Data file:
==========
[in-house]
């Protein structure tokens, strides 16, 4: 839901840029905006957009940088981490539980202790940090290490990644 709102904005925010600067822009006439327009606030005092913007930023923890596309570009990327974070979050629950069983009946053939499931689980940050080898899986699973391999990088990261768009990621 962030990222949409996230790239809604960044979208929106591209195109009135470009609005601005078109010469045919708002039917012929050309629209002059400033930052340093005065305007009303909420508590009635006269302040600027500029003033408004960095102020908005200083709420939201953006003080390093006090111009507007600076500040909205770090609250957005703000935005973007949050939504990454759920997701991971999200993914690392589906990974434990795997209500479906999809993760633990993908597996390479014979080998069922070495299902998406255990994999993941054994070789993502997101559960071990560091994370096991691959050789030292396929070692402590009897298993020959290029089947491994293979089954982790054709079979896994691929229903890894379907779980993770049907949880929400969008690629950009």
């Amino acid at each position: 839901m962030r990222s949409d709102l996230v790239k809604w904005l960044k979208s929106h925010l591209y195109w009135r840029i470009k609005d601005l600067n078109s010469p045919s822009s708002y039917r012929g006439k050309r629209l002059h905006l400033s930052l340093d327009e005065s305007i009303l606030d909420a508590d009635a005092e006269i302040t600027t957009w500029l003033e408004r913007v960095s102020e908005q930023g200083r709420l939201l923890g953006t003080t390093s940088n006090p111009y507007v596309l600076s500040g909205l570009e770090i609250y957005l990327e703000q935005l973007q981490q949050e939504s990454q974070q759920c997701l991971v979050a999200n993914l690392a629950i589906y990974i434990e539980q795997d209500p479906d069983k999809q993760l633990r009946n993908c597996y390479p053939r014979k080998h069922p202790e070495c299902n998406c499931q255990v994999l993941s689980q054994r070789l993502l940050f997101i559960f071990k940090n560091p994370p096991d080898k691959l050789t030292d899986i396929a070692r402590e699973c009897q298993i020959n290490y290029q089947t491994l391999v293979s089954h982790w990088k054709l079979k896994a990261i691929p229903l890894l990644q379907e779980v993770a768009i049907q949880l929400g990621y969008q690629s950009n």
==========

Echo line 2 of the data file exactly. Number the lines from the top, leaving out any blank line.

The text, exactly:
């Protein structure tokens, strides 16, 4: 839901840029905006957009940088981490539980202790940090290490990644 709102904005925010600067822009006439327009606030005092913007930023923890596309570009990327974070979050629950069983009946053939499931689980940050080898899986699973391999990088990261768009990621 962030990222949409996230790239809604960044979208929106591209195109009135470009609005601005078109010469045919708002039917012929050309629209002059400033930052340093005065305007009303909420508590009635006269302040600027500029003033408004960095102020908005200083709420939201953006003080390093006090111009507007600076500040909205770090609250957005703000935005973007949050939504990454759920997701991971999200993914690392589906990974434990795997209500479906999809993760633990993908597996390479014979080998069922070495299902998406255990994999993941054994070789993502997101559960071990560091994370096991691959050789030292396929070692402590009897298993020959290029089947491994293979089954982790054709079979896994691929229903890894379907779980993770049907949880929400969008690629950009």